As Ukrainian forces continue to consolidate their gains, more and more evidence is emerging of the brutality of Russian troops.
"A mass burial of people was found in Izyum, Kharkiv Region," Ukrainian President Volodymyr Zelensky said Thursday on his Telegram channel. "The necessary procedural actions have already begun there. More information - clear, verified - should be available tomorrow."
"Tomorrow there will be Ukrainian and international journalists in Izyum," Zelensky said. "We want the world to know what is really happening and what the Russian occupation has led to. Bucha, Mariupol, now, unfortunately, Raisin… Russia leaves death everywhere. And must be responsible for it. The world must hold Russia to real responsibility for this war. We will do everything for this."
Meanwhile, Ukraine's swift and successful counteroffensive in the Kharkiv Oblast has finally forced Russia to admit what the rest of the world has seen. That its once-vaunted army is being routed by the nation it sought to conquer.
Instead of fabricating fantastic claims of victory, Kremlin leaders and their media mouthpieces are now turning on themselves, seeking scapegoats for battlefield failures.
Russia's increasing military woes are apparently not helping Vladimir Putin in his bid to seek aid from Chinese leader Xi Jinping.
"Beijing is perturbed by the impact on the global economy and has been careful not to give material support to Russia that could trigger Western sanctions on China's own economy," Reuters reported Thursday after the two leaders met in Uzbekistan.
China, apparently, isn't the only nation worried about escalating tensions.
CNN reported that the Biden administration once again signaled on Thursday that it likely won't provide Ukraine with Army Tactical Missile System (ATACMS) short-range ballistic missiles.
The ATACMS, which can be fired by the M142 High Mobility Artillery Rocket Systems, or HIMARS and M270 Multiple Launch Rocket System provided to Ukraine, has a range of up to about 185 miles. That's far further than the 43-mile range of the Guided Multiple Launch Rocket System (GMLRS) the U.S. has also provided. It also hits with a much bigger punch.
The Russians on Thursday threatened "to react" to the provision of such long-range munitions, which would make the U.S. "a party to the conflict."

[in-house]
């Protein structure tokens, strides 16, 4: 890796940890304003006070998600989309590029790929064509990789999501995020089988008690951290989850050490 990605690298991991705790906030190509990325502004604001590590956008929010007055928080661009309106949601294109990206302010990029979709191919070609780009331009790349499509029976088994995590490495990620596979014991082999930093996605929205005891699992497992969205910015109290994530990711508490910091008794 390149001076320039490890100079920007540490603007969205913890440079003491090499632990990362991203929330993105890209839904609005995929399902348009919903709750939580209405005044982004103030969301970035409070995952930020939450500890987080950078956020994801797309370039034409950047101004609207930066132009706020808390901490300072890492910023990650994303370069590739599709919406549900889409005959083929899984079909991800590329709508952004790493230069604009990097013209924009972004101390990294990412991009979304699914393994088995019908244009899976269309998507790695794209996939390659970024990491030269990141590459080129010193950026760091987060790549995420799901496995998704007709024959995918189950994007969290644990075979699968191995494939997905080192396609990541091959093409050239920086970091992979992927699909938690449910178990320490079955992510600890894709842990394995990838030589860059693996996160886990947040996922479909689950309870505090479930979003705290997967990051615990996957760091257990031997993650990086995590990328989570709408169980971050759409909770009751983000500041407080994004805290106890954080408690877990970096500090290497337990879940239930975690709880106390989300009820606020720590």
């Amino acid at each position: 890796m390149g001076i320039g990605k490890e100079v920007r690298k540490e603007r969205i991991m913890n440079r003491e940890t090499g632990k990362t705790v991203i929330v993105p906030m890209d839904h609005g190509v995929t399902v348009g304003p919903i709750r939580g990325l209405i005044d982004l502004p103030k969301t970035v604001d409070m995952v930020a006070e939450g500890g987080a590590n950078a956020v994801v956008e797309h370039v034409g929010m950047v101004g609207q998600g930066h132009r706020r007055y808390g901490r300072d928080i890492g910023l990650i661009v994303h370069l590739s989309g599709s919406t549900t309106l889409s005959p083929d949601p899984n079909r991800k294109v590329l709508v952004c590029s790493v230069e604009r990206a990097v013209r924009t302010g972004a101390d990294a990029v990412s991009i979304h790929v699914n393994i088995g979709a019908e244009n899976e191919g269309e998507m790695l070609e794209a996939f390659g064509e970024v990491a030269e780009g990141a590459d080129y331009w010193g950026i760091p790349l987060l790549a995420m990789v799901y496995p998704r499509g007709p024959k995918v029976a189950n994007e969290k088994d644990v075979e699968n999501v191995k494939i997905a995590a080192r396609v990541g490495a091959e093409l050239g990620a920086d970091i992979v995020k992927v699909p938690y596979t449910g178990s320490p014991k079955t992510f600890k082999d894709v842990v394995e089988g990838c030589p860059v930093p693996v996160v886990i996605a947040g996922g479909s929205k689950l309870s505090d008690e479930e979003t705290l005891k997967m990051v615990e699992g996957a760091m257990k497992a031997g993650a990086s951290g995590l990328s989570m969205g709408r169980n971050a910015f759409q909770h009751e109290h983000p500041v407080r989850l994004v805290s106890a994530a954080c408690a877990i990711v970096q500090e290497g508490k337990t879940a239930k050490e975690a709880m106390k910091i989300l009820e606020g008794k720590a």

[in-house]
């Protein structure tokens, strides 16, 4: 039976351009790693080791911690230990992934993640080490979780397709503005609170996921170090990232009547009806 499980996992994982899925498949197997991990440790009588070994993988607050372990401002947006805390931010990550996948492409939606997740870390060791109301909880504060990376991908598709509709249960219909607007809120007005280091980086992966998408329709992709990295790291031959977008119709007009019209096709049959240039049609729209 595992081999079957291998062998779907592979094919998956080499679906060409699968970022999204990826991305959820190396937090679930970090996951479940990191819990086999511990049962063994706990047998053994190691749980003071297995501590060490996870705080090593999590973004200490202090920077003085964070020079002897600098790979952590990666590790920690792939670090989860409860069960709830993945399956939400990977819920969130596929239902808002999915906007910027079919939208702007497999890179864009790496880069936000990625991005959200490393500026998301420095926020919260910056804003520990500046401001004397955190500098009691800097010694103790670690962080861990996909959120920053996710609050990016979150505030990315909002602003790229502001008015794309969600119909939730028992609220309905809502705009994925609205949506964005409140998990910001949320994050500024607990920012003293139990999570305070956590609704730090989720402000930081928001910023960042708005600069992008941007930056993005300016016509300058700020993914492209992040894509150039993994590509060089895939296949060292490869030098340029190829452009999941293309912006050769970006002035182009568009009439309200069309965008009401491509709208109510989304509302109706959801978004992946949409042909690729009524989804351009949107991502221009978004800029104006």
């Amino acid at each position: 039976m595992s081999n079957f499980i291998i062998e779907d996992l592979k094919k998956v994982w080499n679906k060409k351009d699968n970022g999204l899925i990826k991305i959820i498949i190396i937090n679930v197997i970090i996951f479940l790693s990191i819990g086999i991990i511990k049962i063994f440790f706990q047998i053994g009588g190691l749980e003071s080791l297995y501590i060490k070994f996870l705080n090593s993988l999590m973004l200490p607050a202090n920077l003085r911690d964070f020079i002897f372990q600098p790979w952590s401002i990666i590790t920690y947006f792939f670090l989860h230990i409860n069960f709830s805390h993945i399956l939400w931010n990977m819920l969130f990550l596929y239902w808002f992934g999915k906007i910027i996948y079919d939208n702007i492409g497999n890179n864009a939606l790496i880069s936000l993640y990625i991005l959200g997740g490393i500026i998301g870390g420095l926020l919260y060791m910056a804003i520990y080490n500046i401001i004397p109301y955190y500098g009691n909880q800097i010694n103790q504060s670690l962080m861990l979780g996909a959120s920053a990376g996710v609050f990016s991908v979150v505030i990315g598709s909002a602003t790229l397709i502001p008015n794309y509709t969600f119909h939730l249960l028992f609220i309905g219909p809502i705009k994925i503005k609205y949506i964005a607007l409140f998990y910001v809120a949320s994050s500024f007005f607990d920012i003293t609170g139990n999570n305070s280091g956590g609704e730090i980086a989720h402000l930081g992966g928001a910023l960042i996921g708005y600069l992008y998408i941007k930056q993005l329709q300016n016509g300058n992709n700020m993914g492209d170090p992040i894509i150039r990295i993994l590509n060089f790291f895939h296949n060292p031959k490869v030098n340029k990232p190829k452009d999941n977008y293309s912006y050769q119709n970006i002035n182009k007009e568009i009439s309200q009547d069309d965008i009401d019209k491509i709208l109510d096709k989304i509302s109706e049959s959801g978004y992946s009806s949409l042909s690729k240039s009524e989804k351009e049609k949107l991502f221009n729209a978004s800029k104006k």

Drones, which have been used effectively by both Russia and Ukraine, apparently don't raise as many concerns as ATACMS. Now more evidence is emerging of Iranian-made drones being used by the Russians.
While Russia has received some help from Iran, Ukraine continues to be the beneficiary of foreign military largesse.
Germany has agreed to send Ukraine another tranche of weapons; two more MARS II MLRS systems - a country-specific derivative of the M270 - and 50 Dingo All Protection Transport vehicles.
Germany is also involved in another arrangement to supply Ukraine. Greece has agreed to send Ukraine 40 BMP-1 infantry fighting vehicles (IFV). In exchange, Greece will get 40 German Marder IFVs.
In addition to those promised vehicles, weapons watchers have spotted Finnish-supplied Sisu XA-180/185 amphibious armored personnel carriers, which no doubt are coming in handy.
With Russia losing so much ground and Ukraine continuing to be the beneficiary of global support, Russians may seek alternative means of prosecuting the all-out war they launched on Feb. 24. One propagandist went as far as to suggest an international coalition, wherein Russia would partner with Syria, Cuba, Nicaragua, Iran, North Korea and some African states to fight against Ukraine.
Meanwhile, damage control is being done in the so-called separatist 'Luhansk People's Republic' after Ukraine's stunningly successful offensive. Nerves are clearly rattled that Ukrainian forces will push south next, as it has stated it would do, at least at some point.